Doctored timecards. Several Wyndham managers testified that they doctored the reps’ timecards. One manager said she was directed to do so by the site vice president and sales directors, and explained how she made illegitimate edits to the reps’ time records on the company’s “WynTime” system, and stating that 90 percent of the edits she made were not legitimate and were done to keep the reps’ reported hours under 40. The how-to’s of altering time records were even discussed at management meetings, she asserted. Notably, Wyndham did not cross-examine this witness, or “call as witnesses those against whom she made such damning claims.” Also, her testimony was consistent with how the sales reps described their timecard edits.

Managers concede breaches. Another manager testified that he logged on every Thursday to adjust the sales reps’ time records before timecards were turned in on Friday mornings and that he knew the reps were working overtime, but he was instructed by management to adjust the timecards. Another manager said he instructed reps to clock out and continue working. When asked why, he stated that the reps “had to pay the money back and that overtime affected the net operating income.” One sales manager, fearful for her job, even sent an email to her personal account from her work email documenting the practice and stating that “I had always been told that they had to pay back the money anyways,” that she repeatedly asked her own manager if she should let reps continuing working even though they were going into overtime and was repeatedly told “yes,” and that two of her team members were transferred out from under her, in retaliation for her having “gone to HR over WynTime.”

Defense witness credibility. In contrast, the court found deficiencies in the testimony of Wyndham’s witnesses. One sales rep described herself as a “workhorse” yet her time records recorded an average 4.4 hours per day during October, Wyndham’s busiest sales month. This seemed unfeasible to the court, which also observed that this rep had missed a “punch” almost every day for six months, had 1,109 missed punches, and testified “that everyone was on vacation in January and February, which is obviously not credible.” Moreover, the reps who testified on Wyndham’s behalf were still employed by the company. All Wyndham offered in the way of testimony were “current employees who testified they did not do such things, but those supervisors accused of such did not testify as noted herein.”

Emails and other evidence. As for documentary evidence, Wyndham’s time records were “grossly inaccurate,” which supported the plaintiffs’ off-the-clock claims. There were “voluminous” records of forged punch forms and unsigned timecards. The “missed punch” report for one busy September was 501 pages, according to the results of one audit. There were numerous emails, sent weekly before the pay period closed, instructing sales managers to edit time records. In an email referencing one of her reps, a senior manager wrote, “How Craig wrote deals this week but according to the clock wasn’t here will be a mystery to the auditors!” One former sales rep testified that his manager began clocking him in and out, a contention that was supported by the fact that “someone continued to fictitiously clock him in and out when he was not even working at Wyndham.”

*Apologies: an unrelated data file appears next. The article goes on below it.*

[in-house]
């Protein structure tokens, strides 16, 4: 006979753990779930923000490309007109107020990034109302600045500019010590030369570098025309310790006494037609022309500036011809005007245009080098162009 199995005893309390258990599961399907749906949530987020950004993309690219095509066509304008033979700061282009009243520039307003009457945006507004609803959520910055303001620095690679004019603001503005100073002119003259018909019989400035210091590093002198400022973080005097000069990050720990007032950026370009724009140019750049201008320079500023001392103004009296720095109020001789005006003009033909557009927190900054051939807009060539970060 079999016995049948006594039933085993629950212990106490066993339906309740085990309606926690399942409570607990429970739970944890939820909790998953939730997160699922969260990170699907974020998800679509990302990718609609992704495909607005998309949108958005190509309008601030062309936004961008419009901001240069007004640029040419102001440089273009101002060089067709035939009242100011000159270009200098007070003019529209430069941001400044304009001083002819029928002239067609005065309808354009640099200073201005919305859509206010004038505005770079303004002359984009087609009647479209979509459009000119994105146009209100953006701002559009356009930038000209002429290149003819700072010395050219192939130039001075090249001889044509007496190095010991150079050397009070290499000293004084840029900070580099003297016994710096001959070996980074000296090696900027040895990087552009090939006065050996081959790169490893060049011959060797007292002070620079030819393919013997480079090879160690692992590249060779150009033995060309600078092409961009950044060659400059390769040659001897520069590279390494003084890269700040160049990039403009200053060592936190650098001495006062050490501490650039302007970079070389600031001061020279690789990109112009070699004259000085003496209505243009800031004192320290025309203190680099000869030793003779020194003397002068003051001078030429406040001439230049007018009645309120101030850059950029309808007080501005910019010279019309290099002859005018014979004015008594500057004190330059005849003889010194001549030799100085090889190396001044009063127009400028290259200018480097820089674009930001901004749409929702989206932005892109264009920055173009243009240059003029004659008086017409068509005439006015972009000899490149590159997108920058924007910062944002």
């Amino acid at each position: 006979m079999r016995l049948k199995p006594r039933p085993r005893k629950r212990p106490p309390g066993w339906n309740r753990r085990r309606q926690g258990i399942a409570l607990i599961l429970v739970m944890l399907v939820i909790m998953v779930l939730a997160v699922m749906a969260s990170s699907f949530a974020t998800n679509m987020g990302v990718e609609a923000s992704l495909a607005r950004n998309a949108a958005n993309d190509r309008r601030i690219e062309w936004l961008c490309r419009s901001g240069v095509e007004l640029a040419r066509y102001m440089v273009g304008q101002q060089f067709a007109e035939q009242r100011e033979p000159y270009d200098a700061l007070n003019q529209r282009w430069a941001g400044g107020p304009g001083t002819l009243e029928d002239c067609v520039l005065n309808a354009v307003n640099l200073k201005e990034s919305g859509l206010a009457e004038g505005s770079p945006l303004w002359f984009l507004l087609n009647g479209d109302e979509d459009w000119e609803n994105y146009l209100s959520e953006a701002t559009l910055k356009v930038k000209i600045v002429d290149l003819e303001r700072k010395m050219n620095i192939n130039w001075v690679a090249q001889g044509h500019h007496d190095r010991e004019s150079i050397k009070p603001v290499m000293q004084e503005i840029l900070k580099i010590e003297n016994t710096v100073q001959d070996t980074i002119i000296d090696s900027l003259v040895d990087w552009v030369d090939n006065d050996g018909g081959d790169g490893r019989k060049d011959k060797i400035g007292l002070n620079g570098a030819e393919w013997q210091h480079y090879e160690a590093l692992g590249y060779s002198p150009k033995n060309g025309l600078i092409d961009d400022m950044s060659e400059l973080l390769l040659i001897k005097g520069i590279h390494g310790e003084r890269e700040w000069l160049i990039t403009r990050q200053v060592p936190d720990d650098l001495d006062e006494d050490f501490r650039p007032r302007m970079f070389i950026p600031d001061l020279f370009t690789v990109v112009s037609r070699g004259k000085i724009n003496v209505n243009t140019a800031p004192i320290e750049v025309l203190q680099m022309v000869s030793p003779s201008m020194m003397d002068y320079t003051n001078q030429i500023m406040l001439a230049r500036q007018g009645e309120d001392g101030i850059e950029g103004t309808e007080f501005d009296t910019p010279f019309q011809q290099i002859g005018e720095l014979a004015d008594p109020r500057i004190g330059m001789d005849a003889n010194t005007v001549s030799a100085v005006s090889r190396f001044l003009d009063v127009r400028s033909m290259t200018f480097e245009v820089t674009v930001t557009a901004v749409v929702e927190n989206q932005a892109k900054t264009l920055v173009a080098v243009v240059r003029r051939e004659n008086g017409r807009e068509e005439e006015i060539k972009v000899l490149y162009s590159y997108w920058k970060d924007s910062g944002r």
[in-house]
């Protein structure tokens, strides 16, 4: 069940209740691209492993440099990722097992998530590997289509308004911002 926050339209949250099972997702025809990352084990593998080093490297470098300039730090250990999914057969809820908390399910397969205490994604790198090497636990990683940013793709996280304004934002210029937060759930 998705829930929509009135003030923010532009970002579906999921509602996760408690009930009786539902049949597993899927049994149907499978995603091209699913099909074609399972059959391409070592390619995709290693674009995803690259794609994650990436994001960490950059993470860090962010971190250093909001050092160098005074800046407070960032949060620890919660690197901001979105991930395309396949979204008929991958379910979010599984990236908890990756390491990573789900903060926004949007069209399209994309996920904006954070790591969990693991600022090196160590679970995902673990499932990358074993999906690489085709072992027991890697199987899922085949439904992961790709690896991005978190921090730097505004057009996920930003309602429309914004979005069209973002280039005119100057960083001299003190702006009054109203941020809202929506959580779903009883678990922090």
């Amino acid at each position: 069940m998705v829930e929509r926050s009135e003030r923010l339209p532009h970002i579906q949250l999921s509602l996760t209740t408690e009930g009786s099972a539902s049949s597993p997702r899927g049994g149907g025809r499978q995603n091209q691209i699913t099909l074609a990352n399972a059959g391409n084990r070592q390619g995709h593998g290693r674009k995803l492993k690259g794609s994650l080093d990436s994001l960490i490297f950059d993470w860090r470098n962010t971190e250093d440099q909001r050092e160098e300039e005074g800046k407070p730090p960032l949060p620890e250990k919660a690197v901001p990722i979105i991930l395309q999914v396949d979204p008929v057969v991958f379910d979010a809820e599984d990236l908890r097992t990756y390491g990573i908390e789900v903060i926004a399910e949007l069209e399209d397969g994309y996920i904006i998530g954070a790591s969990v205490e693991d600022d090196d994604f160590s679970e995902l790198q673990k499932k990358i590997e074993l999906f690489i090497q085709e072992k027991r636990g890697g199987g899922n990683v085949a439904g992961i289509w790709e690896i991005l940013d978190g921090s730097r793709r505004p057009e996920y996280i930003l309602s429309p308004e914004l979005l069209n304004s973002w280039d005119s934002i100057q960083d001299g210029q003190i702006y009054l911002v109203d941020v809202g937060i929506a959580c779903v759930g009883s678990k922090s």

Representative testimony. Wyndham again urged that representative testimony should not be permitted, but the court had limited discovery to a representative sampling, deeming it “fair and proportional to the needs to the case.” Scolding the defendants here, the court noted that Wyndham “can hardly complain about Plaintiffs’ amount of proof, given that they have objected at every request to try this case fairly and efficiently.” Wyndham balked at even proposing a representative sample configuration and continued to insist that no representative proof would be sufficiently reliable. Wyndham initially agreed to limit the number of depositions, then later insisted that it should be allowed to take each and every plaintiff’s deposition.

Again, Wyndham turned to Tyson Foods, Inc. v. Bouaphakeo, but the court had already distinguished that 2016 Supreme Court decision from the litigation at hand. The defendant also relied on Espenscheid v. DirectSat USA, LLC, in which the Seventh Circuit rejected representative testimony to prove FLSA violations absent expert statistical analysis. However, “the Sixth Circuit has expressly stated that Espenscheid is at odds with Sixth Circuit precedent,” the court noted, pointing to the controlling appeals court’s post-Tyson decision in Monroe v. FTS USA, LLC, which allowed representative statistical evidence in an FLSA collective action. The court also rejected Wyndham’s due process arguments, finding the defendant was free to challenge the testimony of each witness through cross-examination, was allowed to call any of its own witnesses it desired, and offered no explanation of the defenses it was unable to explore on account of the case being litigated as a collective action.

Averaging damages. The sales reps’ purported averages of overtime hours worked varied, and if taken as true, some reps will be overpaid and some will be underpaid, Wyndham argued further. However, the court saw little cause for concern. “Damages in collective actions are not exact, nor could they be given that Defendants did not keep accurate time records. Here, Plaintiffs have specifically requested an average for all Plaintiffs, and taking an average naturally means that some Plaintiffs may be overpaid and some may be underpaid,” the court explained. “Regardless, this does not affect Defendants as the amount of overtime remains the same.”

Representative, but repetitive. In the end, after hearing the evidence, the court was satisfied that the representative testimony, gleaned from random sampling and representing 25 and 50 percent, respectively, of each of the three categories of sales reps, was sufficiently representative of the non-testifying class members to establish liability and damages on a representative basis. The overall testimony of the class witnesses “was so repetitive and consistent on the key issues” that to have heard more witnesses would only have lengthened the three-week trial. “Further,” the court added,” if there were other witnesses who would have testified contrary to these Plaintiffs called, the Defendants were free to call them as witnesses. Their failure to call more witnesses than they did is telling.”